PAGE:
196
Chapter 6
When S, is tightly bound to the enzyme form
E,
i.e. when the dissociation constant for
ESX
in
(6.9)
is small then the apparent affinity of
E
for
S
is small. The result is that
r
decreases unless
s
is large enough to make the denominator constant small compared to
s. Competitive inhibition -
the deposition of active enzyme in a “dead- end “compound
E SX-
can be alleviated by increasing
the substrate concentration, but this may not always be possible, e.g. in an enzymatic assay.
The competing substrate for E could be any foreign chemical or it could be the product
P
of the
reaction. Here a negative influence o f
P
on the rate is found also when the overall reaction is
completely irreversible. W hen the assay is run at different levels of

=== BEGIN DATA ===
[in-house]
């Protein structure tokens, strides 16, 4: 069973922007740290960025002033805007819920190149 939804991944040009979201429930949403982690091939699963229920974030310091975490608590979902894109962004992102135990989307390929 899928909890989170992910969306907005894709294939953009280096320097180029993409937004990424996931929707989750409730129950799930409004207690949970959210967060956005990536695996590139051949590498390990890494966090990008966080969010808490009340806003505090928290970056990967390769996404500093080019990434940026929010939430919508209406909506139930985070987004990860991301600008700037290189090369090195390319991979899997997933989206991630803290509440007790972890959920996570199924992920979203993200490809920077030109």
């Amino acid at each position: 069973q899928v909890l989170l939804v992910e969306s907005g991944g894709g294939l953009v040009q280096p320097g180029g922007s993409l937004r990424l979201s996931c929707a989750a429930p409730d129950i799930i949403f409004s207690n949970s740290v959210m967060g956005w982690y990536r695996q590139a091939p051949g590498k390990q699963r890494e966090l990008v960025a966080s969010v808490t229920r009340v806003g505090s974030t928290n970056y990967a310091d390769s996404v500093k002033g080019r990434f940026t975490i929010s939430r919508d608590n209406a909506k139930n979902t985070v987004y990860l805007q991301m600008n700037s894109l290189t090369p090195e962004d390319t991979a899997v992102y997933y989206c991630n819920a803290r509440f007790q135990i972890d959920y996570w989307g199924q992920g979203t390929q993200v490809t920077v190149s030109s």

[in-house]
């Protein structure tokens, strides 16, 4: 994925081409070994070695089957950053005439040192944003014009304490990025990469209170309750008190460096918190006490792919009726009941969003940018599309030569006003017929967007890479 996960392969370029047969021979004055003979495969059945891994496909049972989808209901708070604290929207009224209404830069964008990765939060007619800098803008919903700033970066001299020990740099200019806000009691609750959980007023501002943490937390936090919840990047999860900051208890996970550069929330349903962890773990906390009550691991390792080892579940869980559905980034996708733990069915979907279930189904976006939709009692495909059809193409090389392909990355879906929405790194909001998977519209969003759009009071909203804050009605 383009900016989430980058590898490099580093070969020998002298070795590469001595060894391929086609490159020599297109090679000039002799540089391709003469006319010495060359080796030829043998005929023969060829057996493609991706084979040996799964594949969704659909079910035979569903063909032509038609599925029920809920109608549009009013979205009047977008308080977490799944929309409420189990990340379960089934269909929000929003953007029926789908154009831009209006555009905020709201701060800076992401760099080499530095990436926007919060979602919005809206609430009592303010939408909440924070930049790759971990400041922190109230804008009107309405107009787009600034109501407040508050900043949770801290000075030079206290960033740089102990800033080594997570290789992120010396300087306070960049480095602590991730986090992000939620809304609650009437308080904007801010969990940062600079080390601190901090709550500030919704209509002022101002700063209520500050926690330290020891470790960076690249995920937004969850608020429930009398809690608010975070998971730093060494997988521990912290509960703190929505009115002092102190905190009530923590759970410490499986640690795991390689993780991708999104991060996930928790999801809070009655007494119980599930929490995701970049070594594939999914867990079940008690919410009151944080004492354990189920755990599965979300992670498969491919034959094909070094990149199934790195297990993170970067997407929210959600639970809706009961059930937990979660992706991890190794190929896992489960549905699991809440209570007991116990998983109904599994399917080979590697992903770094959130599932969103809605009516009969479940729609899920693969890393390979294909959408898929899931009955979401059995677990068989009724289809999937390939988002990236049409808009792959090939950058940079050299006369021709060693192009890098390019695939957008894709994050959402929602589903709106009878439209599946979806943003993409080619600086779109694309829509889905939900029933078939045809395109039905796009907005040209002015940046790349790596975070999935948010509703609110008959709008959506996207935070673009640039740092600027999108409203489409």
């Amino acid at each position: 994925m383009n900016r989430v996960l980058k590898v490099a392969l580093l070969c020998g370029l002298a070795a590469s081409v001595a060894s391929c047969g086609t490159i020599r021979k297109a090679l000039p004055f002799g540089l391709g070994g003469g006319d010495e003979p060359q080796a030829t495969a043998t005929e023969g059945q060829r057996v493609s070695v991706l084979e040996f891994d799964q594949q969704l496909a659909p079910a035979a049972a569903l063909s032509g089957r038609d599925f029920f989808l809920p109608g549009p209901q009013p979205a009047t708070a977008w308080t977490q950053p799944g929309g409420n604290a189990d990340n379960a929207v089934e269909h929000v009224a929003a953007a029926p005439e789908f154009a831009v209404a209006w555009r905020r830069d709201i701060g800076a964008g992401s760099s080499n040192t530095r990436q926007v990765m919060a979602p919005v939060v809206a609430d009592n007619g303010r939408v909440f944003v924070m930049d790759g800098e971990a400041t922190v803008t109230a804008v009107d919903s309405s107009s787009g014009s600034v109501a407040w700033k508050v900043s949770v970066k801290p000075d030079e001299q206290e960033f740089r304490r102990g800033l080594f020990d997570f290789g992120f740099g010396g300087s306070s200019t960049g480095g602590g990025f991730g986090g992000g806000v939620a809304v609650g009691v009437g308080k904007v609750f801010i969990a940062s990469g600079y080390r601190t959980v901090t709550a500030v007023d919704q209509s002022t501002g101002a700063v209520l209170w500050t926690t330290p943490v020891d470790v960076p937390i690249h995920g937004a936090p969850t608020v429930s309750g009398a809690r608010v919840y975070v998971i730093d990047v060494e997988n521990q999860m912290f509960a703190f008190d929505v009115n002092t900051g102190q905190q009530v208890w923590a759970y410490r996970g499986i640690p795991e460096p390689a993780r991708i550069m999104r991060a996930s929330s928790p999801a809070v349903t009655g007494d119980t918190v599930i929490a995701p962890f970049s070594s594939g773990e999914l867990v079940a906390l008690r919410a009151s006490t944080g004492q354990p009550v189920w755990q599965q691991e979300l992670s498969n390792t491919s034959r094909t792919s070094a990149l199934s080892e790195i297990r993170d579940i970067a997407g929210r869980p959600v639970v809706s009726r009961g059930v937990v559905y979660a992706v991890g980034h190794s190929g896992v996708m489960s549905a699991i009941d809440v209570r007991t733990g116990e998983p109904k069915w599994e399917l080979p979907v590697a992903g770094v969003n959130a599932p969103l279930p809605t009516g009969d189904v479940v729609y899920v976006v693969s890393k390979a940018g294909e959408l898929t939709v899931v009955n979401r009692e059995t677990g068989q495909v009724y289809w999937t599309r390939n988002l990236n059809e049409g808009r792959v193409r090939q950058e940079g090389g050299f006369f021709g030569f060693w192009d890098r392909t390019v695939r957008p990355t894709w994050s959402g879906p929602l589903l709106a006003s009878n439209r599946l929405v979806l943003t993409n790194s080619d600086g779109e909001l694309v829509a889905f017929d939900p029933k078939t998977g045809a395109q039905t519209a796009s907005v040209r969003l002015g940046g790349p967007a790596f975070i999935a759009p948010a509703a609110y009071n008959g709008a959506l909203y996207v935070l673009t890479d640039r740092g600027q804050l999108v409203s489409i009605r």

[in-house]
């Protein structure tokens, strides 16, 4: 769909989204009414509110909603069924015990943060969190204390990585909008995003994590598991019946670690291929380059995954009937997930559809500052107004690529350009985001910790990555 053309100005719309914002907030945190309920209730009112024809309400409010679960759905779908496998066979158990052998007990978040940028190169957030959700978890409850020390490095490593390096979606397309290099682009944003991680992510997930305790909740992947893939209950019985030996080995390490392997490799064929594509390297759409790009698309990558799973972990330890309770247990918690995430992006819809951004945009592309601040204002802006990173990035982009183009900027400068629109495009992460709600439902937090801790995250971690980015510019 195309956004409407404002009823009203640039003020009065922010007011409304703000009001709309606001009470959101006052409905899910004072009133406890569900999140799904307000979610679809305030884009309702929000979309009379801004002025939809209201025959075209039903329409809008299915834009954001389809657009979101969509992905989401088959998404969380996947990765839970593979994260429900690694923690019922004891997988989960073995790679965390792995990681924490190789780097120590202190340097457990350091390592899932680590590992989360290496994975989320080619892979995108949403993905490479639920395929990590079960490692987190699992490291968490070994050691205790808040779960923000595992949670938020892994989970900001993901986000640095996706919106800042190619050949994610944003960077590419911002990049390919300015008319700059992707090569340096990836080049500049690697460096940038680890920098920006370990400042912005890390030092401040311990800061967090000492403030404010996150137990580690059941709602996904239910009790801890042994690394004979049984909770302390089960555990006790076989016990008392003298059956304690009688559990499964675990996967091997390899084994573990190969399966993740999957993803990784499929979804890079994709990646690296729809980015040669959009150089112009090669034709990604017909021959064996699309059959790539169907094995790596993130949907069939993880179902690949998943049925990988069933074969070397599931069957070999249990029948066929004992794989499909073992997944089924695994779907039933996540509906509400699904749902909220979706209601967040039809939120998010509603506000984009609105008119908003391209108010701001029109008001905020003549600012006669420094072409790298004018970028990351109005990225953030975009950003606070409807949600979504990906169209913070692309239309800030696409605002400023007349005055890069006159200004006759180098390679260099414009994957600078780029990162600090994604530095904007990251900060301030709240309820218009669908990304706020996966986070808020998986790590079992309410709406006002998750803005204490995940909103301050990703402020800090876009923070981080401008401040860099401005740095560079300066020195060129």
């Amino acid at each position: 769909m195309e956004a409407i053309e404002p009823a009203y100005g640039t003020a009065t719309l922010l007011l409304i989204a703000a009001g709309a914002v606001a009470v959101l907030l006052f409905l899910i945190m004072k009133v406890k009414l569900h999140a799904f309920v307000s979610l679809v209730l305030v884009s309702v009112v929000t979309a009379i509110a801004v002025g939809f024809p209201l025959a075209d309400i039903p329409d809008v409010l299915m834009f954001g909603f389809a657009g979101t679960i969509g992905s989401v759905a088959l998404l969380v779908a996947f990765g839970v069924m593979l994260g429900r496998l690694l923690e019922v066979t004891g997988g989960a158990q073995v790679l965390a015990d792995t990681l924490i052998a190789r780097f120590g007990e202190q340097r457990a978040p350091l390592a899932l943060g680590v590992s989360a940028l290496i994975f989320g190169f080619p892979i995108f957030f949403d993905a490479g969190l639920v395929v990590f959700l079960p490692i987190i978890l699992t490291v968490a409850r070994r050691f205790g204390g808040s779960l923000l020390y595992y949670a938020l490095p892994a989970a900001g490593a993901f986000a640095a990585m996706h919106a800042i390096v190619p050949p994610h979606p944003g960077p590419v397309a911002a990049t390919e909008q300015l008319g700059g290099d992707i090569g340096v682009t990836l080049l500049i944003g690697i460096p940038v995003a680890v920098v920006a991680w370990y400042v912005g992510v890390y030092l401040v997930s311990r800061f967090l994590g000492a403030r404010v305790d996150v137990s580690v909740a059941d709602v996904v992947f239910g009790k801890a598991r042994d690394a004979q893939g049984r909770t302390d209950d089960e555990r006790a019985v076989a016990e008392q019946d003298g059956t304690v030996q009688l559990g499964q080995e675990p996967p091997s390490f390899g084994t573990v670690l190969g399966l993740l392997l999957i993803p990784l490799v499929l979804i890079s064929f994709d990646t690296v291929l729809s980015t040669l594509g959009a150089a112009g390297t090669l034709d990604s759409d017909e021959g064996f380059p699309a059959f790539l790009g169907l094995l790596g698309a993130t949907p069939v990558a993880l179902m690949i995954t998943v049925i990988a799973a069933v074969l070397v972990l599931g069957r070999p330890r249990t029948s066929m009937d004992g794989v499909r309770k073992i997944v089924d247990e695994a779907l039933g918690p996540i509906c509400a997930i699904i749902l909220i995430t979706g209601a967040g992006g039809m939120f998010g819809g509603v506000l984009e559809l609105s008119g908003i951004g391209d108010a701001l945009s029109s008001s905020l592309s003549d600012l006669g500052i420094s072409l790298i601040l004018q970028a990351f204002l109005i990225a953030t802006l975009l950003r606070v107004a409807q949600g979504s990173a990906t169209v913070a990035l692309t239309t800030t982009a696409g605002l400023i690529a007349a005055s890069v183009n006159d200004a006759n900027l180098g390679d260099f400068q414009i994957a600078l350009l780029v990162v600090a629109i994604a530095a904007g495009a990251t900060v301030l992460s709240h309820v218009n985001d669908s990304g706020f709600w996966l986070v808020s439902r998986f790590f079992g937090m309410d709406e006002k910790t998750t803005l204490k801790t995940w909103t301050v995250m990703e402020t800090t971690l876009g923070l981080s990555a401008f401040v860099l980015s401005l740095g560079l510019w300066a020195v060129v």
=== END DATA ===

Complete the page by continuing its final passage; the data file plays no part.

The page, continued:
P
one may detect a possible
product inhibition.
If both
E
and
ES
can react with the foreign substance Si to form inactive complexes
E SX
and
ESSX
respectively, and if also
ESX
can react with
S
to form
E SSX
then the following reaction network is
found
S
E
ES
-► E + P
it
it
S,
(6.11)
ES,
S
ESS,
S
Here “the dead end complex” ESi can be “activated” through conversion to
ESSX
which again can
form the active enzyme complex
ES.
This type of indiscriminate inhibition where 5, binds
randomly to both primary forms of the enzyme does not lower the over all affinity of the enzyme
for
S,
but leads to a general decrease of the rate of the enzymatic reaction through a smaller
apparent rate constant.
Assume that
ESX
and
ESSX
have the same dissociation constant
K ^ x
to respectively
E
and
ES
and
also that the substrate
S
binds equally well to
E
and to
E SX
.
Then in analogy with (6.7)
e =
( e s s , )
(as)-?.
K
eq
1
( e s , )
(es)stK eq
K eqXs
(
6
.
12
)
( e s ) = -
K..
(
\
f
S
, 1
i
+ —1
-
+
1 + —1
-
(6.13)
/
K eq+s
l + ^ i
V
(6.14)
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